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Mr. HARKIN. Mr. President, I want to take a little time again today to talk about the perilous situation that we find in south Asia at this point in time. Once again, in complete disregard of world opinion, in complete disregard of peace in the region, in complete disregard of the concerns of its neighbors and its allies and friends, yesterday the nation of India once again detonated two more nuclear devices. That makes five in 2 days.

What I hear around here, Mr. President, people are saying, what have they done? Have they lost their senses? Have they lost all concept of reality? Have they gone berserk? Are they completely nutty now? Those are the kinds of things I hear around the Chamber and around the Capitol--people

talking about India, and what has happened to them. I do not believe that all Indians have gone berserk or that all Indians are crazy, but certainly something has happened with their Government to flaunt what they have done, to go ahead and not only set off three in 1 day, but two the next day, and also near the border of Pakistan. For the life of me, I cannot understand what they can possibly be thinking of.

So, I am pleased that the President has announced that he will, in accordance with the law, invoke the full range of sanctions that are required under the Nuclear Policy Prevention Act of 1994. These are tough, and we want to make sure that the administration follows through on them. We have to end all foreign assistance and loans to the Nation of India. We must terminate all military aid and weapons transfers. We must oppose international foreign aid and financial assistance to the Nation through the World Bank and the International Monetary Fund. I understand many of our allies have decided to join in placing these sanctions on India. The law requires it, and we must place the full measure of the law on India in this regard.

Mr. President, I visited the south Asia region twice in the last year and a half. I understand the complexity of their internal politics and their international relations. But I must say this, that whatever problems there may have been before have been multiplied a thousandfold by what India just did.

Again, I hope the nations in that region will exercise caution and restraint in light of this. Right now, India has become the pariah of the world community of nations, and rightfully so, for what it has done. It should remain a pariah for a considerable amount of time, until it reverses its course, until it sits down with its neighbors to reach peaceful solutions in that area, until India is willing to sit down with its neighbor, Pakistan, and solve once and for all the issue of Kashmir; until India is ready to sit down with its neighbor, Pakistan, and secure their borders; until India is willing to disavow putting their nuclear arsenals within their military. Until that time, until these things are done, India will and should remain a pariah among the world community of nations.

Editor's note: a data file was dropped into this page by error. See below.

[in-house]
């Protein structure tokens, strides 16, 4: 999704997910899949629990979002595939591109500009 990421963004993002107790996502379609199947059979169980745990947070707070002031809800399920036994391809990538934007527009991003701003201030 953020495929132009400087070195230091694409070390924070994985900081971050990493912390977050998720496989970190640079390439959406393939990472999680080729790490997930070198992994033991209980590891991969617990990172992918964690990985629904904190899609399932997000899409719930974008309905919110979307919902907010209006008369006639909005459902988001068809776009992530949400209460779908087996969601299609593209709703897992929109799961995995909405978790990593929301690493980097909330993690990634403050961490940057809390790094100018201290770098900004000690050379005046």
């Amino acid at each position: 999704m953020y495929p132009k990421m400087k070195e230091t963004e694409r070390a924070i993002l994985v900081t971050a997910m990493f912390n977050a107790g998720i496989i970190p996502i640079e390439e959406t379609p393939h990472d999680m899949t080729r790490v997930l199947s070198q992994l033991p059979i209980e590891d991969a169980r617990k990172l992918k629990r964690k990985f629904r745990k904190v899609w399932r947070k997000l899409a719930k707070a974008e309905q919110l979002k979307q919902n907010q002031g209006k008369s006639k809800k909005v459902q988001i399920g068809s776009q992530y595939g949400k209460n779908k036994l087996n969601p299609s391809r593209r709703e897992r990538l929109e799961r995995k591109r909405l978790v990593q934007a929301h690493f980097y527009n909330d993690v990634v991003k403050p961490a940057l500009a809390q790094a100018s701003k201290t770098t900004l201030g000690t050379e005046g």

Earlier today, our Secretary of Defense appeared before our Appropriations Subcommittee on Defense. We discussed these developments in south Asia and what they mean. Will there be a nuclear arms race now in the region? Will Pakistan follow suit and detonate a nuclear weapons test in response to India? What about China? What is China going to do now? How about Iran? Don't forget, they have a border also. What is Iran going to do now that India has taken this step? So what are all these nations going to do?

Secretary Cohen this morning, in open testimony, indicated that we may see a chain reaction of events. I think that is an apt term, considering the physics of nuclear fission. Just as a nuclear explosion is an uncontrolled nuclear chain reaction, so we may see uncontrolled events now happen in that region. But, just like a nuclear chain reaction, there are things you can do to slow it down and stop it. Just as in a nuclear powerplant, to slow down the chain reaction, they stick in the graphite rods to slow down the reaction, so we need to insert some graphite rods into the events that just happened in south Asia.

What I mean by that is that I believe that certain steps must be taken to slow down these events. First of all, as I mentioned, we must apply the full force and effect of law on the sanctions to India. Second, I believe we must meet with

Pakistan at the earliest possible time to discuss our mutual security needs in that area of the world; to discuss them with Pakistan, who has been a friend and an ally going clear back to the establishment of Pakistan as a nation. When people wondered what direction Pakistan would go, would they go to the Soviet Union or would they tilt toward the United States, Pakistan declared at that time they would go with the United States, they would follow the path of democracy and freedom and not with the Soviet Union.